I've Tivo'ed a number of recent programs on Winston Churchill recently, and have noted that he had a remarkable gift of showing leadership and building solidarity through the use of humor in times of crisis, i.e., WWII. He would often sort of poke fun at Hitler and the Nazi and thereby cut them down to a size where the British felt that the Germans were beatable as well as bolstering British morale that they must eventually prevail. Reagan too, was able to do this during the Cold War by poking fun at the Soviet economy (like the old jokes about the giant nail or the electrician appointment ten years hence "in the afternoon"). These were both deadly serious times, but somehow both Churchill and Reagan could use humor to unite their countries and humanize the enemy by bringing them down to size.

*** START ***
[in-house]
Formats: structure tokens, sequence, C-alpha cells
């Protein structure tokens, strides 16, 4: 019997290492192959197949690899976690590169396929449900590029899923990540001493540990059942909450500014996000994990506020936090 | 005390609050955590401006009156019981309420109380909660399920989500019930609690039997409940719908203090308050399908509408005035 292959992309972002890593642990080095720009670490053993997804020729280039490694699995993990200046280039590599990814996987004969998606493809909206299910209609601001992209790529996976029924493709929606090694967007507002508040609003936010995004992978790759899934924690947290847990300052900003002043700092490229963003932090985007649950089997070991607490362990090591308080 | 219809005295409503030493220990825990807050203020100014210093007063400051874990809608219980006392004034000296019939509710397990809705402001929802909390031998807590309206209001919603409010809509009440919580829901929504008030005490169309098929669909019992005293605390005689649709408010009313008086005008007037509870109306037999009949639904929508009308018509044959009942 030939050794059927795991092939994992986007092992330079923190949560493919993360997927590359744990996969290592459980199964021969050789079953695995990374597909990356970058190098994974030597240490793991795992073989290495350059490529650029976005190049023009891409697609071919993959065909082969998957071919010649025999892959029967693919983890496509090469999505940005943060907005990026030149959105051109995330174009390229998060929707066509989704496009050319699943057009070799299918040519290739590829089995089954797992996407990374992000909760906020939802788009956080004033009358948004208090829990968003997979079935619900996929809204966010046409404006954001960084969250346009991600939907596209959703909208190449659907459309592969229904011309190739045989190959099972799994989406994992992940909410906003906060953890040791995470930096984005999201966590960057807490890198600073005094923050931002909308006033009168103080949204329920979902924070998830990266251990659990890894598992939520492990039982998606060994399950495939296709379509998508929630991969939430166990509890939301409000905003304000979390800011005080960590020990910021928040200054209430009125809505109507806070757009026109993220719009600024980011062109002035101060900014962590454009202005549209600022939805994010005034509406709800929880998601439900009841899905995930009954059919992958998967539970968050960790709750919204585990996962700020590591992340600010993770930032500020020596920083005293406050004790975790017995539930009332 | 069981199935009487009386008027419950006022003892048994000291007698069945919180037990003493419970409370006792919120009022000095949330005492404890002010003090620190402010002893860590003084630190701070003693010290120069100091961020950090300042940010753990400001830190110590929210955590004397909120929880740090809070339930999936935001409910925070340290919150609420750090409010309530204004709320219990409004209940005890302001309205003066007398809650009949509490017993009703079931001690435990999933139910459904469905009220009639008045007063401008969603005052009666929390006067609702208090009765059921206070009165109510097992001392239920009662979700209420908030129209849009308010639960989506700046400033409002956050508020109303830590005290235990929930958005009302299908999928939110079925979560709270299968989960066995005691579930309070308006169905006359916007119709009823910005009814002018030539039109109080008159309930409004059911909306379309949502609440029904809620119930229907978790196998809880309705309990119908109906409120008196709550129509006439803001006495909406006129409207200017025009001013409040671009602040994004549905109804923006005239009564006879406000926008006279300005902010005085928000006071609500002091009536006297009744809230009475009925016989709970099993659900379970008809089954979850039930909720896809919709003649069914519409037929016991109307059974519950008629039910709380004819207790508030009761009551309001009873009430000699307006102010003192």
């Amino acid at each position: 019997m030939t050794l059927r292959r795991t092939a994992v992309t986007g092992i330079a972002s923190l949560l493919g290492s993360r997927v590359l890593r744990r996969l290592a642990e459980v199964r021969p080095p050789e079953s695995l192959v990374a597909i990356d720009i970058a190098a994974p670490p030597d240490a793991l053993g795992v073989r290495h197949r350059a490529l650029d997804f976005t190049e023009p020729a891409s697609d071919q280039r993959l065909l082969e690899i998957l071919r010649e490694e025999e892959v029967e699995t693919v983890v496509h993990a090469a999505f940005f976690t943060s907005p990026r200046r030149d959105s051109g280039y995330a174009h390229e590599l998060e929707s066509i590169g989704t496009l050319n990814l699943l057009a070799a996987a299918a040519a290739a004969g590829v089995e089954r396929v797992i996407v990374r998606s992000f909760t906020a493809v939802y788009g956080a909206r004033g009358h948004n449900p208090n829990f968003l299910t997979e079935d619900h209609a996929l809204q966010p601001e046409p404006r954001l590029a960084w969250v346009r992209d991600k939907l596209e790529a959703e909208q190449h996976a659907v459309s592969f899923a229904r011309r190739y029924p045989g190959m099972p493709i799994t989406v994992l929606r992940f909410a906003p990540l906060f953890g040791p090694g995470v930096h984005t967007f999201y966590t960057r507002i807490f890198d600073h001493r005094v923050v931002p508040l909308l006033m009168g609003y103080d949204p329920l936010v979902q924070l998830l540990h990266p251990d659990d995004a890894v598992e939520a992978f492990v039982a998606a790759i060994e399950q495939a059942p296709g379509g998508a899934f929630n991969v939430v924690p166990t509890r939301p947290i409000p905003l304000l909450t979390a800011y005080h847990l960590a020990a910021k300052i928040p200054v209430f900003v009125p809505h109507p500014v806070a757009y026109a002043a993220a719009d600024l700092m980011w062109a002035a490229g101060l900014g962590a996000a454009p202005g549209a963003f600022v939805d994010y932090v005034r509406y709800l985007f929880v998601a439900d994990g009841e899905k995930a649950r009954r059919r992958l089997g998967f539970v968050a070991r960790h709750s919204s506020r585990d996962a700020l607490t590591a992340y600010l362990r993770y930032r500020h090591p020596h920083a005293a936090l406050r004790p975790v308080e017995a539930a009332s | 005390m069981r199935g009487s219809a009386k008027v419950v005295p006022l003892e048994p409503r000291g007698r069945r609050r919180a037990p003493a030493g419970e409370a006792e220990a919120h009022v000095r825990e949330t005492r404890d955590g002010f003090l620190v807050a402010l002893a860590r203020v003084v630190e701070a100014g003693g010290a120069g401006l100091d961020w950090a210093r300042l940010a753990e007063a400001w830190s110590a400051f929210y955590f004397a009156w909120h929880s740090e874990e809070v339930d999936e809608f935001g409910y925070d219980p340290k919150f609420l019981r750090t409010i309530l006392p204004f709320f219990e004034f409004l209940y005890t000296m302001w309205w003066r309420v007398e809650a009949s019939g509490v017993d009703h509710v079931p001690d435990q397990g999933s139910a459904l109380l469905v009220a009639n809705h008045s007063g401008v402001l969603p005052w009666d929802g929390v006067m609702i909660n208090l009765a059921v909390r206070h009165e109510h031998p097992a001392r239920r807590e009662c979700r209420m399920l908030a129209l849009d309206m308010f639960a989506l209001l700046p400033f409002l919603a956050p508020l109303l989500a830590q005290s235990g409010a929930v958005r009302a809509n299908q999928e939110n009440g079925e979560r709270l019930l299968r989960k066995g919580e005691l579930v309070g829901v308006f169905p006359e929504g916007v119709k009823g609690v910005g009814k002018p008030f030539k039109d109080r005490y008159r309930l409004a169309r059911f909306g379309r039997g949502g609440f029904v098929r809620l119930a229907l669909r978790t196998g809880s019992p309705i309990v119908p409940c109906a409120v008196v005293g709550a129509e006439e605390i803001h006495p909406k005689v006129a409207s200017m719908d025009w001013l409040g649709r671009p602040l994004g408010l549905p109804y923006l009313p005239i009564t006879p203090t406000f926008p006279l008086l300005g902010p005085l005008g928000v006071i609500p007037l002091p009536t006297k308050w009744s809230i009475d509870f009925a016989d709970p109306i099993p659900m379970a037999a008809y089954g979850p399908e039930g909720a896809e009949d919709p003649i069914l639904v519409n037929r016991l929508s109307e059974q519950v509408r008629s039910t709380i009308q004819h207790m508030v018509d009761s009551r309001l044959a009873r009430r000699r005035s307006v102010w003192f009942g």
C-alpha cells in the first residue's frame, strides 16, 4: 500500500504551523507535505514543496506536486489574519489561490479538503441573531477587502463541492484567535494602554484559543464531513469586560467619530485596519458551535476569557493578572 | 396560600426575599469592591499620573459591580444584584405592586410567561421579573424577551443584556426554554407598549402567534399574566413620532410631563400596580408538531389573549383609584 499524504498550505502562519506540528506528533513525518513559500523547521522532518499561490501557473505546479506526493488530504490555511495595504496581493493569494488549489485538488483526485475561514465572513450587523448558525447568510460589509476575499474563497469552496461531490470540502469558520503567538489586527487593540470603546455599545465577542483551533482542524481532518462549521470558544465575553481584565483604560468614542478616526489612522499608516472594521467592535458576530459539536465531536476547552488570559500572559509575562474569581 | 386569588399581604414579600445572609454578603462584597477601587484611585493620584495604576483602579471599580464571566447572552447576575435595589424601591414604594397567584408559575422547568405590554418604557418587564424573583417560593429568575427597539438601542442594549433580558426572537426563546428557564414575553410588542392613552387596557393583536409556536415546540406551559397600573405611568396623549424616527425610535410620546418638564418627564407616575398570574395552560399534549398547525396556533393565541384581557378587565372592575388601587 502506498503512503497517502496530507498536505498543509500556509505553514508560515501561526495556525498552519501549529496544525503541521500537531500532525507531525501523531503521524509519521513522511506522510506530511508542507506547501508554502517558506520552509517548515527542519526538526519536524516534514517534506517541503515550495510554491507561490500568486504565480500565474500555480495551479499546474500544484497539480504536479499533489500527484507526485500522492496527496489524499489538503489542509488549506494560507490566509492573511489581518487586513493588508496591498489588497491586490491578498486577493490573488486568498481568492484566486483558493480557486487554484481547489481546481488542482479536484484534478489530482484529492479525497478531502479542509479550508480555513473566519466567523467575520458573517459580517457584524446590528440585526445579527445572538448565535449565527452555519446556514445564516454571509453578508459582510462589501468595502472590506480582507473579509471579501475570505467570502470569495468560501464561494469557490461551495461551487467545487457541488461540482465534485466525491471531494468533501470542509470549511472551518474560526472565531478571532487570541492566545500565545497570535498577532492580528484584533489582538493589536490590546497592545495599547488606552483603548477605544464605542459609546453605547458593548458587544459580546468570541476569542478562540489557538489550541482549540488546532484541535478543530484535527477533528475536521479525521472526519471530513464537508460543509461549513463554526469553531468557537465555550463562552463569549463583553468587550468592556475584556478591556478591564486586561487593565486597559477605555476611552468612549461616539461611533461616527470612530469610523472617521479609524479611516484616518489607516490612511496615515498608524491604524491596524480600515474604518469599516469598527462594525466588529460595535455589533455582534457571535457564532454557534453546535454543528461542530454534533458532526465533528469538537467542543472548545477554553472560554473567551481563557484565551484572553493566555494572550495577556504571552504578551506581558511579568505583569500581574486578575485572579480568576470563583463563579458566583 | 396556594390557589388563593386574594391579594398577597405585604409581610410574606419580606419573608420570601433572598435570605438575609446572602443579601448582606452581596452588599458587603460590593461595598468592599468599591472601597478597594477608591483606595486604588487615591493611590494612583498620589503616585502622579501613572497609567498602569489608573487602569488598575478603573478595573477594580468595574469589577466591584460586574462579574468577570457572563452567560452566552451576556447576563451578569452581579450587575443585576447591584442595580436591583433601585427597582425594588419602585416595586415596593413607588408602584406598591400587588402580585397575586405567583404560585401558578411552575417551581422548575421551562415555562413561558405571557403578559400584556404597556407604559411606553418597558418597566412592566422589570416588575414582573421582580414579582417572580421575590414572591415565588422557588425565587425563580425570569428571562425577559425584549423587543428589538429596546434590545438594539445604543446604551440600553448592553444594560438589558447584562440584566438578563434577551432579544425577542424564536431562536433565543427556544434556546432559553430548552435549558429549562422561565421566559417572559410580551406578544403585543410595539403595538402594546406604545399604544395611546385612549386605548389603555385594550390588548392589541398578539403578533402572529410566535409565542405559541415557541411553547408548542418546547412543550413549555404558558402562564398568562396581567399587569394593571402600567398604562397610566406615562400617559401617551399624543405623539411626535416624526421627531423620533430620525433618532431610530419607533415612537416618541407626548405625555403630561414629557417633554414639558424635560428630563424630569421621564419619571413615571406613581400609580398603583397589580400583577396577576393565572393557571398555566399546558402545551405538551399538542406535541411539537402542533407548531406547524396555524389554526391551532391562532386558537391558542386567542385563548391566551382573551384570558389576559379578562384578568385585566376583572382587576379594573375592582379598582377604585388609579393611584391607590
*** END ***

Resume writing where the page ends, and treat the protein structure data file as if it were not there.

My impression is that the humor has gone out of politics, especially on serious subjects. If so, why is that? One explanation could be that politicians these days are essentially humorless--they are so heavily stage-managed and scripted that there is no room for humor. Or second, could this be another casualty of partisanship and the 24-hour news cycle? My impression is that attempts to use humor today, especially about serious subjects, run the risk of being pounced upon and brandished as evidence of a lack of "seriousness" or "concern" about the subject matter. Third, perhaps there is something about the type of threats we face today (terrorism, for instance), that mean that they are simply are not amenable to humor in the same way as WWII or the Cold War.
I don't know the answer, but watching Churchill, it is amazing how he could use humor to deflate very tense discussions--you simply feel a deep relief when you smile and laugh along with him. For many reasons, it seems like we could use that sort of influence today in politics.
If anyone has any thoughts on this, I would be interested in hearing them.